Sunday, June 17, 2012

Metro review: Vinnies

The following review appeared in the April issue of Metro magazine. You can read my review of Mollies in the latest issue, out now and available everywhere.

166 Jervois Road
Herne Bay
376 5597

Dinner Tues-Sat from 5pm Lunch Friday from 12
Entrees $20-28 Mains $39-42 Desserts $18

I didn’t get laid at university, but not for lack of trying. I went to toga parties, gamboled about the student union, even feigned an interest in film appreciation, but it just didn’t happen for me. I was deeply unsexy you see, and all you can do about unsexiness is wait it out.

Vinnies is unsexy too, that’s its problem. The food is great, and the service likeable. But the name, and the room, and the location … gawd, it’s about as hip as your uncle’s living room. It’s been round for years of course, and doing just fine for most of that. But we have so many other great restaurants to compare it to right now, that’s the thing. What self-respecting chino-wearer is going to tell his mates to meet him in Herne Bay for some Jim Skinner, when there are all those other exciting openings around Britomart, Federal Street and Fort Lane?

And what half-decent restaurant critic, helping pick Auckland’s top 50 restaurants next month, can point to an empty, boring but excellent place like this, and say that it’s gotta be on the list, when he knows it’ll be at the expense of somewhere small and exciting, where people queue for a table most nights of the week. Luckily, ‘Vinnies’ has no apostrophe, so I’m bound to leave them out on religious grounds.

It’s fine dining: white tablecloths, free bread, frequent visits from a waiter to clean bits of the latter from the former. The menu is annoyingly short, I think, with only five mains to choose from – but the food is exceptionally well done. Geoff the Chef knows how to mix his meats – deep fried scampi with a steamed hapuku sausage, market fish with freshwater crayfish and pig’s cheek ‘bacon’. All delish, although I wasn’t so convinced with the ethno-fusion. That foie gras needs something to cut through it, but I’m not sure that an Asian-style papaya salad is the answer.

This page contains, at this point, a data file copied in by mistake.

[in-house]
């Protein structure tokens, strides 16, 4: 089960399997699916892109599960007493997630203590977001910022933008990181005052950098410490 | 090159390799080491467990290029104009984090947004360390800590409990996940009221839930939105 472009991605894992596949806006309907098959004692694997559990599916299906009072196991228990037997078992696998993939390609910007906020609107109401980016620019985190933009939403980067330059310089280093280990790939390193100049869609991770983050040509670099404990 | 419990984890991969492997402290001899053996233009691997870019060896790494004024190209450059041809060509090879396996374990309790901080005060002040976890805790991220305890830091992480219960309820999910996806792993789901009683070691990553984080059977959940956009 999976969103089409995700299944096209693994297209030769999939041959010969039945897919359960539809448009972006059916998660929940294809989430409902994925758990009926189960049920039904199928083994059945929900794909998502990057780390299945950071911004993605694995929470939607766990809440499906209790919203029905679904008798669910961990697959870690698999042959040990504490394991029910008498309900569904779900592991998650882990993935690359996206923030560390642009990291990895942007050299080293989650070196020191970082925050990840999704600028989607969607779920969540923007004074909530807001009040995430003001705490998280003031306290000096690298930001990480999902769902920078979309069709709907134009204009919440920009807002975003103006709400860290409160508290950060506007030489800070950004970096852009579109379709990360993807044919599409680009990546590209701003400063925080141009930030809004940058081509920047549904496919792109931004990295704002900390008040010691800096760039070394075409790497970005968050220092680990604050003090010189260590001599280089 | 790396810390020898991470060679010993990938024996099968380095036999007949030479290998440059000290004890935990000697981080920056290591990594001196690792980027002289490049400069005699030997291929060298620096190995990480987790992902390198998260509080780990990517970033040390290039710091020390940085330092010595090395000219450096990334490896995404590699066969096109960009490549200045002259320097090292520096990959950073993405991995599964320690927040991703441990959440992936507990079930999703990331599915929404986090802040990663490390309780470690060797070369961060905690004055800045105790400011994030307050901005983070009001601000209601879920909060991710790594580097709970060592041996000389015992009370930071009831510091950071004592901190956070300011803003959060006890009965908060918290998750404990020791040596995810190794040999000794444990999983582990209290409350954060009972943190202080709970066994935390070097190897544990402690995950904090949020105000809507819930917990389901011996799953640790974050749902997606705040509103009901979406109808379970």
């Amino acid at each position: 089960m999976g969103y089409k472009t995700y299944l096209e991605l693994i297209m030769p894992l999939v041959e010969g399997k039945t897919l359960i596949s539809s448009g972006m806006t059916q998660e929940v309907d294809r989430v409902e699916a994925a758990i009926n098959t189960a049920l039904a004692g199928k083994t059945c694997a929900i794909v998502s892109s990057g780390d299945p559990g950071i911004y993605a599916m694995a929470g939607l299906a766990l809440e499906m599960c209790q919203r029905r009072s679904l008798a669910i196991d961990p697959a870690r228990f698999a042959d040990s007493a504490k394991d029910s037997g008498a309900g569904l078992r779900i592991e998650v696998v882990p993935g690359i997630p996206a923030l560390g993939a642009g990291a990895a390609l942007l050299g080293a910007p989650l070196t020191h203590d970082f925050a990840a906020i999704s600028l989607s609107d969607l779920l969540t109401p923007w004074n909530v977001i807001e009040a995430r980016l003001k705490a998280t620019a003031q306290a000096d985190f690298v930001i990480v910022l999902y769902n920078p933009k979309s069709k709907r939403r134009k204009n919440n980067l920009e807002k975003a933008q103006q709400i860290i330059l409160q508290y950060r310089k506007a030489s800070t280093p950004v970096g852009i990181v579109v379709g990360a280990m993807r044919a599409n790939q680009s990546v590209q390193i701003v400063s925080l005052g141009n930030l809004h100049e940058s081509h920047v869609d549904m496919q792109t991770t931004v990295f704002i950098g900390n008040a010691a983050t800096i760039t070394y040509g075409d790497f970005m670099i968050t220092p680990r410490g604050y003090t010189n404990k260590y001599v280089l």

One of the best dishes I’ve had all year was the wild hare confit, super slow cooked and macadamia crumbed, sitting on a juniper-infused spinach puree, with carrots and caramelized witloof. It was savoury and flavoury, with bitter, sweet and spicy notes in every mouthful. Seasonal menu changes means you won’t be able to get quite the same thing until summer next year, but I’ll bet it’s still incredible in its current configuration.

The dessert platter is pretty good value and highly recommended too – if only for the flavour-packed saffron ice cream. You’ll miss out on the Eton Mess but you can get that in a lot of places right now – it’s the new crème brulee, and thank god for that.

Very few complaints about the food, then, and the service is eager to please – although there’s just one girl on, midweek at least, and I’ve got to say it’s a little depressing watching her padding around an empty room while the in-house stereo system plays the same compilation of trip-hop classics I used to keep cued up on my mum’s tape deck in case I ever pulled at a screening of Citizen Kane.

So where does that leave us? Look, an empty fine dining restaurant just doesn’t work, and it’s not like you get to soak up the buzzy neighbourhood vibe. Despite the food, I can’t think of any occasion on which I’m likely to come back, and I’ll bet I’m not the only one. Maybe Vinnies will sneak into the Top 50 but, if they do, I’m afraid they’ll have a little downward arrow next to their name to indicate that their time at the top of the charts is gone.